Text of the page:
I met these two individuals in Tom's house in the summer of 2009. I accompanied a graduate student who was interviewing Tom and John for her masters dissertation. The graduate student was Aine Connery. Aine played both hockey and camogie at the highest levels. She was a key member of the Irish international hockey team that narrowly failed to qualify for the 2012 London Olympics. She was also prominent in Kilkenny camogie circles. Aine was aware of how the hockey stick had evolved from timber (mulberry) to graphite. She was interested in the implications for camogie/hurling of the carbon fibre stick starting to gain market share. As a result, we found ourselves in Ferbane. (Given the wonderful scones provided in the Wright household one could understand why Offaly hurlers might carry a few extra pounds. That said there is a problem with this line of reasoning as Tom is a Tipperary native.)
Tom and John explained to Aine how they had gone through a long, slow process to develop their product. It was a labour of love. The genesis of the idea arose out of the shortage of ash for timber sticks during the 1970s and 1980s. A plastic piping company, Wavin, had developed a plastic stick. The Wavin product failed to gain market share due to the vibrations it transmitted to the hurler's hands. It was also deemed potentially dangerous because it did not break easily, and when it did break, it did not do so in a predictable way. The importance of a breaking point in their product was something that Tom and John found was crucial in their efforts to persuade the GAA to give the Cultec stick its blessing.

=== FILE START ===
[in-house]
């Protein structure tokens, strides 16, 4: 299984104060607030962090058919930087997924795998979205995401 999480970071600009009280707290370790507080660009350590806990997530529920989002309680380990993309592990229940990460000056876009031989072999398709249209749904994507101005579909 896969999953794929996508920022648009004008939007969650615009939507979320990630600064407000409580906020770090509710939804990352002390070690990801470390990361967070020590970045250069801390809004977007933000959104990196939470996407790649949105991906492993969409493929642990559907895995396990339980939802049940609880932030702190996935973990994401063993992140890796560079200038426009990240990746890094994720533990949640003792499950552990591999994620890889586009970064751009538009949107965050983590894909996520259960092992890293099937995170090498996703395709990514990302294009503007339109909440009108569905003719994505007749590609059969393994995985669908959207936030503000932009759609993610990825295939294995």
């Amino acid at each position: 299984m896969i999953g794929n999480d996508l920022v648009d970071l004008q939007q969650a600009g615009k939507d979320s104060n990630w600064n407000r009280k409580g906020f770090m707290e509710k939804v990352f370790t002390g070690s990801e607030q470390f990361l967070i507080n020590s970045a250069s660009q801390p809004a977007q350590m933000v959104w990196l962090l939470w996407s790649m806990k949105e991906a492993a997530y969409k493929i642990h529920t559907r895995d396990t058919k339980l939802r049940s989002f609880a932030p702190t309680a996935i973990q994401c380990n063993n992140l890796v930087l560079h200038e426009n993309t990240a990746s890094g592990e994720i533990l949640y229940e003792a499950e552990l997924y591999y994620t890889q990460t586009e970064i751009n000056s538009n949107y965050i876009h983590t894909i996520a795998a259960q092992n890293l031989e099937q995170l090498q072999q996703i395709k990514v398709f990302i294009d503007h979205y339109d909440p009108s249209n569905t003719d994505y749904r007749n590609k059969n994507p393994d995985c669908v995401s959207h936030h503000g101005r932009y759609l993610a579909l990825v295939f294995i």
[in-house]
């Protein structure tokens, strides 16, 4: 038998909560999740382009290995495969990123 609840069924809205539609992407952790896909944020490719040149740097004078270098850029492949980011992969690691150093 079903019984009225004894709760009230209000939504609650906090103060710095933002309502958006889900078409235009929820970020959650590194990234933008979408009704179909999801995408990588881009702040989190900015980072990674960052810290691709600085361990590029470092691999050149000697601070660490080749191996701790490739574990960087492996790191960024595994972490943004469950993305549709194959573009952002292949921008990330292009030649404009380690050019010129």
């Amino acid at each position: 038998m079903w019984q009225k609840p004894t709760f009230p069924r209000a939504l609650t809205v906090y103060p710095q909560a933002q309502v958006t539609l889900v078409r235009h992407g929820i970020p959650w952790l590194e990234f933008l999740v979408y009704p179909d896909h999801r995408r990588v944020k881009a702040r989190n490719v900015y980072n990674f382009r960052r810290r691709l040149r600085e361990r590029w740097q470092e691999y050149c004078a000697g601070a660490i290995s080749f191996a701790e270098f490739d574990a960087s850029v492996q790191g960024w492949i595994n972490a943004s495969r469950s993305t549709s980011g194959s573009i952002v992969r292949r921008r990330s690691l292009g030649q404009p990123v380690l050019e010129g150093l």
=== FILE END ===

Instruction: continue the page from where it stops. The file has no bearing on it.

There was only one rule in the GAA rulebook that the Cultec product had to satisfy. The rule specified a limit on the size of the strike zone (the bas). At its widest point it was only to be 13cms. The initial prototype developed by Tom and John satisfied this rule. The problem was that players were not happy with this small bas. It was only then that Tom and John discovered that the rule was rarely observed or enforced. Most adult players have a stick that has a strike zone that exceeds the limit. There was little interest in a product with a small strike zone. It was back to the drawing board.
The product was being tested in Athlone Institute of Technology. The tests suggested the Cultec product had a larger sweet spot for striking and that it possibly hit the ball further than the timber stick. The tests also revealed a product that was more durable than the timber competitor. This durability partly explains why the Cultec stick selling price is slightly higher than the timber stick.
In an effort to break into the market for younger players, the Cultec stick came in a variety of colours. Pink was a popular colour with camogie players. In recent years they have tended to focus on the timber coloured sticks. To date, much of Cultec's success is based on the uptake in their product amongst younger players. It is only beginning to have an impact at the higher levels of the game. This weekend the Allianz National Hurling League starts. The poster boy for Cultec is Dublin hurler Ryan O'Dwyer. Cultec feel confident that the number of high profile players using the stick will increase.as those who have used it as a kids get older.
The carbon fibre stick is here to stay. It has captured enough of the market to make Cultec a viable commercial venture. While it is too early to say what impact the Ash Dieback disease will have on the availability of timber, it must be reassuring to the GAA to know there is a viable alternative. Cultec will be around long after the debate about the size of the bellies, legs and arses of the Offaly hurlers has subsided.